Ouzo Fish 4 Fish with Ouzo

4–6 servings

I used halibut for this dish, but any white fish filet will work, such as cod, tilapia, or even catfish.  Ouzo is an anise-flavored Greek liqueur that is usually diluted with water until cloudy and served as an aperitif with a bowl of olives.  It really is the ingredient that sets this dish apart.

1/3 cup olive oil

2 cloves garlic, finely chopped

1 onion, diced

2 bay leaves

1 14.5 ounce can diced tomatoes, not drained

8 ounces mushrooms, sliced

1 red bell pepper, chopped

salt and pepper to taste

1/2 cup water

2 pounds halibut filets or other white fish

juice of 1/2 lemon

1 bunch dill, chopped

1 tablespoon Ouzo

Heat the olive oil in a large skillet and sauté the garlic until fragrant, but not brown. Add the onion and sauté for 3-4 minutes, then add the bay leaves.  Add the tomatoes, mushrooms and bell pepper, and season with salt and pepper.  Add the water and simmer for two minutes.

Season the fish with salt and pepper and place on top of the simmering vegetable mixture, nestling the filets down into the sauce.  Simmer for 4 minutes.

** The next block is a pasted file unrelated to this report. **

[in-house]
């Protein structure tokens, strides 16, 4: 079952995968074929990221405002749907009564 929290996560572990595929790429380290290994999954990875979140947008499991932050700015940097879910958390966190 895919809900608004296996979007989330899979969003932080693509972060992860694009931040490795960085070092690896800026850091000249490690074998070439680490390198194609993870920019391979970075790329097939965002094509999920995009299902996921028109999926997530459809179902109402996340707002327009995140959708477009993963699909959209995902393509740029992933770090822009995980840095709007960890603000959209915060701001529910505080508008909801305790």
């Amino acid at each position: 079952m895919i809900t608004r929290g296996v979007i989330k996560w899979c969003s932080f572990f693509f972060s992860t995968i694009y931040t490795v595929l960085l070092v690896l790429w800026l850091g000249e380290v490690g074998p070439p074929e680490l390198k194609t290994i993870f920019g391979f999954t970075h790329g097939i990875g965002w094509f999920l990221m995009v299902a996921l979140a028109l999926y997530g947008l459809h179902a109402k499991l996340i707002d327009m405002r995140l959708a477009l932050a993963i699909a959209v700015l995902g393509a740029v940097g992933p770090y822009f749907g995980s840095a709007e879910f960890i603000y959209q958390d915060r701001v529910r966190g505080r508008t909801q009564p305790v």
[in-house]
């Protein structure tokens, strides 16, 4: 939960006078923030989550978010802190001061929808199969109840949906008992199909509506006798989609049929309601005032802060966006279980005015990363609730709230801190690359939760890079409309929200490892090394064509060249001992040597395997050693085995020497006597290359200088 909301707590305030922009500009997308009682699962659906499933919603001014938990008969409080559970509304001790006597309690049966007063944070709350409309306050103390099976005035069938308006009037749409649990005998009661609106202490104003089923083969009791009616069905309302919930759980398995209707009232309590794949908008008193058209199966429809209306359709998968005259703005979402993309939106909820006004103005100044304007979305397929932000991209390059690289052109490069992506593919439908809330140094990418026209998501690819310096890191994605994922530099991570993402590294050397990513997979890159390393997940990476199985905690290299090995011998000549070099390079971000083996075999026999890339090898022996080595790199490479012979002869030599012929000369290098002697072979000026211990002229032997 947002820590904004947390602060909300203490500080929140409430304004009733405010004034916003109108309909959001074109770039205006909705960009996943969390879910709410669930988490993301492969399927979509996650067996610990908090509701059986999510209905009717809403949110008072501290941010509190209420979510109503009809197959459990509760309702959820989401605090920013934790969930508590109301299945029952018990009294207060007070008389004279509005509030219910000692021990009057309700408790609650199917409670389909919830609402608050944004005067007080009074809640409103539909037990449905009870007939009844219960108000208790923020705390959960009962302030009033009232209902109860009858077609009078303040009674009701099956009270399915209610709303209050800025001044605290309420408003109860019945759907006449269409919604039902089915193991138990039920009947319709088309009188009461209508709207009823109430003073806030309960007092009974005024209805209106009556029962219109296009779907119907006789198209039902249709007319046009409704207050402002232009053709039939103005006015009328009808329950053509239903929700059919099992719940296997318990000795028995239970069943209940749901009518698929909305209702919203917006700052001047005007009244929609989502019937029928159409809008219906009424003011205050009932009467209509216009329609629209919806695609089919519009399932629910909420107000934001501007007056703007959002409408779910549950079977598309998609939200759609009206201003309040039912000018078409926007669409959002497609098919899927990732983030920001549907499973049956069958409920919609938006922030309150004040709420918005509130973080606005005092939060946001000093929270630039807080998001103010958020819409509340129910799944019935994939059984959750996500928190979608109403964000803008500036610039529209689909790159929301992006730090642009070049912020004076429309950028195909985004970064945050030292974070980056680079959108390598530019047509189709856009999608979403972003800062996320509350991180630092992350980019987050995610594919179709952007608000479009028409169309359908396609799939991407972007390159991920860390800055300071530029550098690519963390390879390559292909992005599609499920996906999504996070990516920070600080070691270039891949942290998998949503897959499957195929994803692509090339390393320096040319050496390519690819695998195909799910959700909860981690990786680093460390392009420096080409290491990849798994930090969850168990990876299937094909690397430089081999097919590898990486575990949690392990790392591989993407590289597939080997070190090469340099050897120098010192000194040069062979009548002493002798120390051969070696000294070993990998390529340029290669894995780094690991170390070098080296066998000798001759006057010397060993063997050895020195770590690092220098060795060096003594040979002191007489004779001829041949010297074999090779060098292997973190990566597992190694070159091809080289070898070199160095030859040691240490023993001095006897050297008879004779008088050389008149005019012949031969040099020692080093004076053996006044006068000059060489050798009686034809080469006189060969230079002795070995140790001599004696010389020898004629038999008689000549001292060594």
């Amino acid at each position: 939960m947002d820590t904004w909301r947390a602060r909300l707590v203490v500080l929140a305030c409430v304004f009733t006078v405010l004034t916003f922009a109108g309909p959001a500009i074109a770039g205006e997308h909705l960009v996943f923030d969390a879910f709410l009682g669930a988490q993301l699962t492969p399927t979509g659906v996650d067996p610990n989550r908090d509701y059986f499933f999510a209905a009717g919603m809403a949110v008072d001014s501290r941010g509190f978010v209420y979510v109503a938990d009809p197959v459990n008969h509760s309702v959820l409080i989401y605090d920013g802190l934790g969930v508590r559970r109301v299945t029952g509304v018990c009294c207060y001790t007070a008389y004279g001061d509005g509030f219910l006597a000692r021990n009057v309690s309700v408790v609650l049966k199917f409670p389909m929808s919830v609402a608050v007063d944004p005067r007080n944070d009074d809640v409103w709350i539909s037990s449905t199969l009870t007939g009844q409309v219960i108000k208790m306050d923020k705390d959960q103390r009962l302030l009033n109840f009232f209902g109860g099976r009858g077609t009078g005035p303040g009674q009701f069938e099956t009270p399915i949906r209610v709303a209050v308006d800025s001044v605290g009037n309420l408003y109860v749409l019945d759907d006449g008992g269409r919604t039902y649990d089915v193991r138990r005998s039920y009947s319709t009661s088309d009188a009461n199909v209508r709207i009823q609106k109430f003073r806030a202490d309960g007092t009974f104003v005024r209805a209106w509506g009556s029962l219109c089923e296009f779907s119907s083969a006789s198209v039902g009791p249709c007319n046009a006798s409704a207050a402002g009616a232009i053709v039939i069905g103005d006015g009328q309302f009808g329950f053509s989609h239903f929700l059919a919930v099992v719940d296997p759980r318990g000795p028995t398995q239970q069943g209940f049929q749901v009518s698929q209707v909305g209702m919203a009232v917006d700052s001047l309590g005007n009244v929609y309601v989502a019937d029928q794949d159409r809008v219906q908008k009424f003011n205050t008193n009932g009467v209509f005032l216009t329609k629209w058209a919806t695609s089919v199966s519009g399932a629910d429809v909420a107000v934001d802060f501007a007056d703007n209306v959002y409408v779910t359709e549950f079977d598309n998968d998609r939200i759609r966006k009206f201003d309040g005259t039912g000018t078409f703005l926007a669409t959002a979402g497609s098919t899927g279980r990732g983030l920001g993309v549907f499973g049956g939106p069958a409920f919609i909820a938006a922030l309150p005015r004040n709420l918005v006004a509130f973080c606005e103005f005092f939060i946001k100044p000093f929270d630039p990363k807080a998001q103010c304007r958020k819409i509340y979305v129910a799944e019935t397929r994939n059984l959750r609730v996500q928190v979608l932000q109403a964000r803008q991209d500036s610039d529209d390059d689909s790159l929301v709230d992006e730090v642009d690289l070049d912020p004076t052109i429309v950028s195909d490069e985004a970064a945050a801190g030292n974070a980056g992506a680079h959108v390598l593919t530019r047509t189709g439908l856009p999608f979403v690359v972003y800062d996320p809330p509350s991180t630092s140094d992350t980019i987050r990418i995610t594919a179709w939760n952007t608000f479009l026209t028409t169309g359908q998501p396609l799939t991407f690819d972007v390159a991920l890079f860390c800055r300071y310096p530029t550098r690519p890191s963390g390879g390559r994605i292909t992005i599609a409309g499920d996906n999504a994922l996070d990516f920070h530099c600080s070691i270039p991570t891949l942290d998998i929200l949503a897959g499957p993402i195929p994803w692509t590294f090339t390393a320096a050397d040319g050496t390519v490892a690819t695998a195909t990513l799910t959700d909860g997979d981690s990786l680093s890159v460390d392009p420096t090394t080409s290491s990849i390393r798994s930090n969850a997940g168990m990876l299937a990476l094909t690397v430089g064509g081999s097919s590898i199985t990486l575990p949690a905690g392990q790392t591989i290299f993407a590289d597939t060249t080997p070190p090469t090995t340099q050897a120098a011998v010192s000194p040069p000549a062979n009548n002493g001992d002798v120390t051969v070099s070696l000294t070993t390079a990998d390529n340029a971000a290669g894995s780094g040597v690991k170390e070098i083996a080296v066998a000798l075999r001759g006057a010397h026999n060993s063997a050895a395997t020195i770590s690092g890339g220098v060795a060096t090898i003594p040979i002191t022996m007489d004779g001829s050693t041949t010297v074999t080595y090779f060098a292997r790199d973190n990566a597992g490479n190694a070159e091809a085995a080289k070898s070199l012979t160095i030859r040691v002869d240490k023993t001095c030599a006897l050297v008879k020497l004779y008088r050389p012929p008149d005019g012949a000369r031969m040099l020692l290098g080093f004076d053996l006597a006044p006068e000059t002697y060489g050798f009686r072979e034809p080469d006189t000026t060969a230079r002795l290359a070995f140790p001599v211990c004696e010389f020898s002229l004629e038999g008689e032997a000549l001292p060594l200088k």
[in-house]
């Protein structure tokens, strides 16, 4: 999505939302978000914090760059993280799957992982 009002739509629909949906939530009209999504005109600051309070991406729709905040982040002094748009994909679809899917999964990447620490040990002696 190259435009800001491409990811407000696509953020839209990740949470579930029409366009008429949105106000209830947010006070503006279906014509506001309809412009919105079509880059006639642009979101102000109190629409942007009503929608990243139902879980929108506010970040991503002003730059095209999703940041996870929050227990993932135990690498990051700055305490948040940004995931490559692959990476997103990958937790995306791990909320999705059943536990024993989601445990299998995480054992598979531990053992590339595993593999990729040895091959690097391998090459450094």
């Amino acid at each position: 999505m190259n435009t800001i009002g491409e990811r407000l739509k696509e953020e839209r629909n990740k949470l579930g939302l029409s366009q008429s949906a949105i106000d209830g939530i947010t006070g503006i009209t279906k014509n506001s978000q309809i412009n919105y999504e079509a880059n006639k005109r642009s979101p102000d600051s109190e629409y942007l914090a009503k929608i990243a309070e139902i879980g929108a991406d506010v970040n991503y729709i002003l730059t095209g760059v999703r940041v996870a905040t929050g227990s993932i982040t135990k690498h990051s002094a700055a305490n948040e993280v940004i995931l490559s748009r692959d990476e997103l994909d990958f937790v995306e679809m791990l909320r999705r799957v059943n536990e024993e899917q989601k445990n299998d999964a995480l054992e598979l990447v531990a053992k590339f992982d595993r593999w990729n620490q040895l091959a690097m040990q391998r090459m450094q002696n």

Add the lemon juice, dill and ouzo to the pan and simmer an additional 2 minutes.  The fish should flake easily with a fork.  Taste the sauce for seasoning and add more salt and pepper if necessary.

Inspired by Culina Mediterranea by Daniel Rouche

santorini 3    



We’re having a few friends over for the annual Fall fiesta this week, so my next few posts will be recipes for some of the food I’ll be serving at that gathering.  Let’s start with tzatziki.

I first tasted this marvelous dip my second day in Athens, Greece, where I would be spending the next 3 years working at the U.S. Embassy.  It was a great assignment, so much so that my friends and I still refer to that time as the “golden years.”  One of my first real Greek meals was lunch at a taverna on the top of Mount Lycabettus, a limestone hill overlooking the older part of Athens.  It was a splendid Spring day – with those famous blue, blue skies contrasting with the white buildings for which Greece is so well-known.

Sounion Sky